The flaws in the free childcare policy

9 Sep 2017


It’s September, which normally means two things. One, it’s raining, and two, you can’t drive anywhere in rural England between the hours of three and four pm without getting stuck in gridlocked traffic. Both of which have happened this week.


Yes that’s right, summer is over and the new school term is back with a vengeance. Rather than gripe about the children of the Westminster Village once again acting silly, I thought I’d write about some real children instead. Pre-school children, to be specific.


You see, just over eighteen months ago, as part of my attempt at masquerading as a journalist, I decided to write about nurseries. That previous story came off the back of a Press Association wire piece that suggested that the government’s new proposal of thirty hours of free childcare for three and four-year-olds was going to be taken up by fewer than half of nurseries because of concerns over funding. At that point, the scheme was in the midst of being piloted in twenty-five local authorities, including Medway, my journalistic ‘patch’, as it were.


Safe to say, the funding issues were real. The statistics spoke for themselves: 89% of nurseries made a loss on the existing free fifteen-hour places, with the gap between the cost of the places and the funding from the government the highest ever, at £1.68 an hour. One Medway nursery told me at the time: “We’ve got nowhere near the funding we need and two-thirds of our children already are on funded places. It’s going to have a massive impact.” Another said bluntly that “the money we get from the government is not the same as if we had a paying child.”

The reason I’m revisiting what is seemingly ancient history is because this week marks the first week of the actual rollout of this particular policy. Now, the purpose of a pilot scheme is that it is supposed to be a small-scale trial designed to work out any problems and iron out any kinks. Did the Department for Education take on board this criticism over the feasibility and funding issues surrounding this policy?


Well, Josie Thompson, who runs three nurseries in Harrogate, told the BBC’s Zoe Conway on the Today Programme last Wednesday that these free nursery places cost £4.70 per hour to provide. In return the government provides, drum roll please, £3.90 per hour.


*Bangs head against keyboard*


In fact, what the DfE did release in August was an ‘evaluation’ that effectively amounted to a congratulatory backslapping over the fact that 83% of nurseries were “willing and able to deliver the extended hours.”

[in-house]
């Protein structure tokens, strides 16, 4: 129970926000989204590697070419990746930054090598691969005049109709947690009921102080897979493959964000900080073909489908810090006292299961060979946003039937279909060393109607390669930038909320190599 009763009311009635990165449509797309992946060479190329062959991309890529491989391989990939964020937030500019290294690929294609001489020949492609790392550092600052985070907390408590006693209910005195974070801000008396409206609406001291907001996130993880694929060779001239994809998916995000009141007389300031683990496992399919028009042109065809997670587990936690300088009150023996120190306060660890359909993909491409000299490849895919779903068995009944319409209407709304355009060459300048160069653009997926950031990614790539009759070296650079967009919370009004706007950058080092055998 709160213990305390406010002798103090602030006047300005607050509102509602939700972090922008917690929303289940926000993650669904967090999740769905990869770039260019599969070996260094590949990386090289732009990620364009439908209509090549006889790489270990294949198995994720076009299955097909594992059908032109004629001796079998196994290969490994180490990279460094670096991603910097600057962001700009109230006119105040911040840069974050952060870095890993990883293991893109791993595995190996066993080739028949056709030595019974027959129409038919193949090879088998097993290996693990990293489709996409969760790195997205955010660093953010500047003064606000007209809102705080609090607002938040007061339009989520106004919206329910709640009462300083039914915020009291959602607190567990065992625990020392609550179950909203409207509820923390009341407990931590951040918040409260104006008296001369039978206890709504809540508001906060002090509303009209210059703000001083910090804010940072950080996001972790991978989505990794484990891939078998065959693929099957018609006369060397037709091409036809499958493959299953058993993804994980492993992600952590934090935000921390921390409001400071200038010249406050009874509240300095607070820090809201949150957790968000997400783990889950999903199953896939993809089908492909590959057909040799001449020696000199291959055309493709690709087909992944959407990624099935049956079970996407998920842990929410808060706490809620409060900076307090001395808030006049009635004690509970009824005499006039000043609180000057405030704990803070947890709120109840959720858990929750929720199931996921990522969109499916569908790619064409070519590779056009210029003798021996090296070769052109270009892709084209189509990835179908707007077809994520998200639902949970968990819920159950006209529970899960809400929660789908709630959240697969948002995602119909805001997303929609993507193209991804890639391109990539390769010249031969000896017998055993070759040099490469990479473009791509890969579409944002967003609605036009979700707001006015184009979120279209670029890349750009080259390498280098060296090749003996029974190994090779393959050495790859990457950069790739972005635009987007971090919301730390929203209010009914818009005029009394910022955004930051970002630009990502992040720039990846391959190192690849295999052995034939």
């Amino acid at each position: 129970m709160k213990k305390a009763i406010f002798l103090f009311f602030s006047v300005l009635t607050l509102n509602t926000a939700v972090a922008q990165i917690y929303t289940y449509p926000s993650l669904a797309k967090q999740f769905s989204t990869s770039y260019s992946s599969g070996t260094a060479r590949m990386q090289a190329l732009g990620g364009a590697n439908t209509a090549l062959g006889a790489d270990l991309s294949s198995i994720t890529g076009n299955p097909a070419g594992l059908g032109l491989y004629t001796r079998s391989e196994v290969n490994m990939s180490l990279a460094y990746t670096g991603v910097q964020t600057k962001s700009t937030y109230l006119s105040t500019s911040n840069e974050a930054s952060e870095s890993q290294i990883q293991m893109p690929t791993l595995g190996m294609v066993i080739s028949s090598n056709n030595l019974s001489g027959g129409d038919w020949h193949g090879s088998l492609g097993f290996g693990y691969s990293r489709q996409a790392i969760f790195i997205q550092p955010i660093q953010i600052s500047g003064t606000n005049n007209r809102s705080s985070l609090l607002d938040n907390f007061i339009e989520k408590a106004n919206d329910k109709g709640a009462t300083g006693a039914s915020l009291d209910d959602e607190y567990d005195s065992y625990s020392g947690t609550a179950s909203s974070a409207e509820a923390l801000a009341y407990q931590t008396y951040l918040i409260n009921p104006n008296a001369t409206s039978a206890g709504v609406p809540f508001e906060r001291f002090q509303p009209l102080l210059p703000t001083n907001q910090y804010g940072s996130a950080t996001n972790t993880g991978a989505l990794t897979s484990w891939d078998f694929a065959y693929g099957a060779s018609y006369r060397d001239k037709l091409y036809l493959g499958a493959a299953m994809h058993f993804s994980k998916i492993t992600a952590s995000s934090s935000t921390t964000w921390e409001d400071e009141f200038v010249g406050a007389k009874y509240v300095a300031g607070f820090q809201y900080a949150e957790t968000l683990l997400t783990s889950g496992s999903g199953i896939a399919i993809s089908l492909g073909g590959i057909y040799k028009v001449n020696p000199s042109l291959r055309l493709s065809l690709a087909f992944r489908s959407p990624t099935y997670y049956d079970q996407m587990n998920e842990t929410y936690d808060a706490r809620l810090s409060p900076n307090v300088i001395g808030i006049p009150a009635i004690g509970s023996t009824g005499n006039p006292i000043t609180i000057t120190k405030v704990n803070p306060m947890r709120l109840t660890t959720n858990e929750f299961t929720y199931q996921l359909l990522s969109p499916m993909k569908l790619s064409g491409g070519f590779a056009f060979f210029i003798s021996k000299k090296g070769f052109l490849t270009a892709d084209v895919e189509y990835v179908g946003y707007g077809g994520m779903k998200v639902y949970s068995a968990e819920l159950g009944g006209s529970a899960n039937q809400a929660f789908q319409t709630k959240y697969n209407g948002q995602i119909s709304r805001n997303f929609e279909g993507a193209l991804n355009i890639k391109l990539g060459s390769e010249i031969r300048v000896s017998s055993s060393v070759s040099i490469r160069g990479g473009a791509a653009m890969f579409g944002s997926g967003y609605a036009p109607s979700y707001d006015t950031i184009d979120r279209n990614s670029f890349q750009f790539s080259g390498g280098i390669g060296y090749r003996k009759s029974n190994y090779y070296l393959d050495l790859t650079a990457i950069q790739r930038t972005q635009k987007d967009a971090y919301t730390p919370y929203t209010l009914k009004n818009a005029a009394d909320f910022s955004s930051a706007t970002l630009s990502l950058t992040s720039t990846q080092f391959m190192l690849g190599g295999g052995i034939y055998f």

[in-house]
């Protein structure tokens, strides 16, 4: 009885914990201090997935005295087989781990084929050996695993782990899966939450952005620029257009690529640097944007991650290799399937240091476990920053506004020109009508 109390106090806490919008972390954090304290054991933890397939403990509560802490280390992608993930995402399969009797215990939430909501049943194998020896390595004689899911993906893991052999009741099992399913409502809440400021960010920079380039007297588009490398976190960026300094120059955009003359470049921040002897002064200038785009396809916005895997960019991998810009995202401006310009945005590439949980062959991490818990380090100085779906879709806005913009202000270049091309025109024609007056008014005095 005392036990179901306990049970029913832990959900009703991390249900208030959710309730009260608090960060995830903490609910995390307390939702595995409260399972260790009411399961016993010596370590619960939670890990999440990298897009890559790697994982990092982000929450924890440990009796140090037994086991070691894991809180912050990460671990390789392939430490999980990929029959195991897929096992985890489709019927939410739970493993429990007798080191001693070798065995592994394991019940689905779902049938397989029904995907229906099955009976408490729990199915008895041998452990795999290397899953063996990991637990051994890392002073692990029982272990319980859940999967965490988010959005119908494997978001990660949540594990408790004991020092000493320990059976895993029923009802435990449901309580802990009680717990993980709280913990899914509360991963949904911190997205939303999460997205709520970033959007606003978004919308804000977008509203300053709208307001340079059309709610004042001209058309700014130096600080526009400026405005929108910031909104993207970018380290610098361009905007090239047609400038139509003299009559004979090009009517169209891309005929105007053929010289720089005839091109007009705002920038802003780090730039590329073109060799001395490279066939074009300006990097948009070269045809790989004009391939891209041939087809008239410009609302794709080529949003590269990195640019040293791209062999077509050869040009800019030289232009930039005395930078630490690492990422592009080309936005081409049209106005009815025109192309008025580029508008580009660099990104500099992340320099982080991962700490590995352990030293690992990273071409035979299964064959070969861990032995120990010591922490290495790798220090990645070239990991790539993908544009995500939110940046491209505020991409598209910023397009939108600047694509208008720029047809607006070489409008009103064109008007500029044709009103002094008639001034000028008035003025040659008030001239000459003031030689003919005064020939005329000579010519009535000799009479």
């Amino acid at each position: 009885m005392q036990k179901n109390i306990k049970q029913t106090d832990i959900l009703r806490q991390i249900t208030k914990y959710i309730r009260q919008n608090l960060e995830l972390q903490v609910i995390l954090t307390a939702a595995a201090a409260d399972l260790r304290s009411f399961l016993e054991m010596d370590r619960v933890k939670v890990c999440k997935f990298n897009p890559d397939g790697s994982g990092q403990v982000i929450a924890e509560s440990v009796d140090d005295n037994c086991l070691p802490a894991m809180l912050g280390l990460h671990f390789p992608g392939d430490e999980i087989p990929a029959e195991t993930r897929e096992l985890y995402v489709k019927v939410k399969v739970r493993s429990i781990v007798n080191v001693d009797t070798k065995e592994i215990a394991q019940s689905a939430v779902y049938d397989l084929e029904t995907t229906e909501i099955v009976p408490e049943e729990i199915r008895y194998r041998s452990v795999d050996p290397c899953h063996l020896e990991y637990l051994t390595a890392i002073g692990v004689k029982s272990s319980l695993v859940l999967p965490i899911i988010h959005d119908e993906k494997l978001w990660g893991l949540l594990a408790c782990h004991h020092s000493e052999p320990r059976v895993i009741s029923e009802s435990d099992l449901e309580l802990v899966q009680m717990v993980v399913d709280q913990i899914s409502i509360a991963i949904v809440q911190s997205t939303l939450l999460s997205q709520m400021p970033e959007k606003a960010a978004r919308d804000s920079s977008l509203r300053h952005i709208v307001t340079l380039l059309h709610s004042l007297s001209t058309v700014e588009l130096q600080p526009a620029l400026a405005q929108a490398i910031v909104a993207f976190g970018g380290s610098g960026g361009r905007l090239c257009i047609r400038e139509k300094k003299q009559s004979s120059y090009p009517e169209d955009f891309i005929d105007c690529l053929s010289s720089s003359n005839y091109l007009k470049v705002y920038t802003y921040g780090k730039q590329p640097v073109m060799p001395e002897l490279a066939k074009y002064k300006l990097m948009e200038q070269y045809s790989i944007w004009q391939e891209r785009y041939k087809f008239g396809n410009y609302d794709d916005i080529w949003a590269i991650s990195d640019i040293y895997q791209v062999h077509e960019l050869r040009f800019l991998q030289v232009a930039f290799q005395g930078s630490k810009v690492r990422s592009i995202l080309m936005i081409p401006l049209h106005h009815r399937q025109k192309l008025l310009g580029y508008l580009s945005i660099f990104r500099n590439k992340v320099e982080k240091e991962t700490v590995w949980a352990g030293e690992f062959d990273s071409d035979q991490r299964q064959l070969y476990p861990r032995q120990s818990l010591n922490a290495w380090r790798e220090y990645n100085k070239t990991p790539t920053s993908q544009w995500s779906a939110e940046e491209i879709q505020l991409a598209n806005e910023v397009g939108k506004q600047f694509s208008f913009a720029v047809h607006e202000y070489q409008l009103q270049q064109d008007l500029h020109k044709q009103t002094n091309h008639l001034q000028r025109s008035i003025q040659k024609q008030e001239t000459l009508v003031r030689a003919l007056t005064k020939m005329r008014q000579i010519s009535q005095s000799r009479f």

In response, the Chief Executive of the National Day Nurseries Association, Purnima Tanuku, said that “It must be acknowledged that there is a funding shortfall to pay for this childcare” and that the DfE needed to review the policy “urgently, not just in April 2018.”


Indeed, a report by the New Economics Foundation this week reported that the only way for this policy to break even was for nurseries to pay their staff below minimum wage, or £7.33 an hour. The underlying problem is that these places are not ‘free’ at all, rather they are directly subsidised, based on a new funding formula for all local authorities. Similar to the NHS, an institution which you might recall having one or two minor budgetary problems recently, it may be free at the point of use for its users, but it is not free to operate. And, unlike the NHS, the providers of this childcare are often businesses, so running up losses is not an option.


For some nurseries, like one the BBC visited in Harrogate, which asked for £8 a day, the only option seems to be to the begging bowl. However, the DfE rather bizarrely stipulates that these contributions must be voluntary and that nurseries cannot ask people to pay. The government apparently seems keen to keep up its pretence that these places are ‘free’. It’s not a dissimilar situation to the more widely reported funding crisis in the schools system, which has seen schools send out letters to parents asking for financial contributions on account of budget cuts.


Like a lot of bad policies, this latest one stems from good intentions. Saving working parents both time and money by doubling the subsidised childcare available to them is undoubtedly a good thing to do, the government estimates it saves parents up to £5,000 a year through these places. There is undoubtedly a debate to be had over whether taxpayers should be directly subsidising the profit margins of private enterprises for the benefit of people who could hardly be described as poor, but that is a debate for another day.


All the positives will however be for nought if it then chooses to continue to pay the providers of this care mere pennies on the dollar. Having fully greenlit this scheme, the only option seems to be help get nurseries out of the red after just one week. Along with the NHS and the education system, it’s now the third funding crisis that’s looming over this government. Perhaps Amber Rudd and Theresa May could do with that magic money tree after all.

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